Fire Station #22

Seattle, WA
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This award-winning LEED Platinum®  fire house is a model of sustainability and a great place to work and visit

 

 

  • Sustainable design elements focused on healthy indoor environments and reduced need for virgin resources.
  • Rainwater collected in two 6,000-gallon cisterns will be used to reduce potable water use for truck washing, irrigation, and sewage conveyance by 100%.
  • 78 on-site solar panels provide over 11% of the building’s annual electricity use by cost.
  • Circadian-based lighting systems to help regulate firefighters even when working long shifts.
  • Crenellations along the building façade alternate to provide both privacy and daylight to the various interior spaces.
  • Renovated beanery provides a comfortable communal space with access to an outdoor patio for downtime between emergency calls.
  • The project has won Merit Awards from AIA Washington and AIA Seattle.

Certified in early 2018, the City of Seattle has another LEED Platinum facility: the Roanoke neighborhood Fire Station 22.  Replacing the 1964 original fire station and constructed on the same site, the new two-story, 10,000 square-foot facility provides several needed upgrades. Design details such as increased bay space, a decontamination/clean room, storage for major disaster supplies and EMS equipment, as well as a visitor-accessible restroom, office space, a physical fitness room, beanery, and bunk rooms, all make the new facility a great place to work and visit.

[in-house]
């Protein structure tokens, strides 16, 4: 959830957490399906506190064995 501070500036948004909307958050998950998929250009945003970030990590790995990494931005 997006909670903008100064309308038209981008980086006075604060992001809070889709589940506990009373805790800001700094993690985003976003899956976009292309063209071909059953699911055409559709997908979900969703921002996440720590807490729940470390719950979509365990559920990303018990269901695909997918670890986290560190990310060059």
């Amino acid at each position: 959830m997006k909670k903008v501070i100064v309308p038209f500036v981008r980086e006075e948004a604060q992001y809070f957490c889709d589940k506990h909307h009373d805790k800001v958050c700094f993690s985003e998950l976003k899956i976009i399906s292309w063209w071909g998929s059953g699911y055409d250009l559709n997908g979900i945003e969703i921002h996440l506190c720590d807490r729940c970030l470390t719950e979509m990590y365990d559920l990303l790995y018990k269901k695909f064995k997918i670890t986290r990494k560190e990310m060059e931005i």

O’Brien360 joined the team as LEED Project Manager early in schematic design and guided it through occupancy. Our staff facilitated a LEED focused eco-charrette, helping the team and owner to identify sustainability goals. We referenced these goals as the design progressed to ensure the design decisions considered these important sustainability initiatives. O’Brien360 provided specification and drawing reviews, material selection guidance, and quality control reviews during the documentation phase, among other services.

In accordance with the city’s Priority Hire Program, the Fire Station 22 project included a community workforce agreement (CWA) that identified goals for including construction workers from the community, women, people of color, and apprentices. To learn more about these goals and the project outcomes, visit the City’s Fireline Blog.

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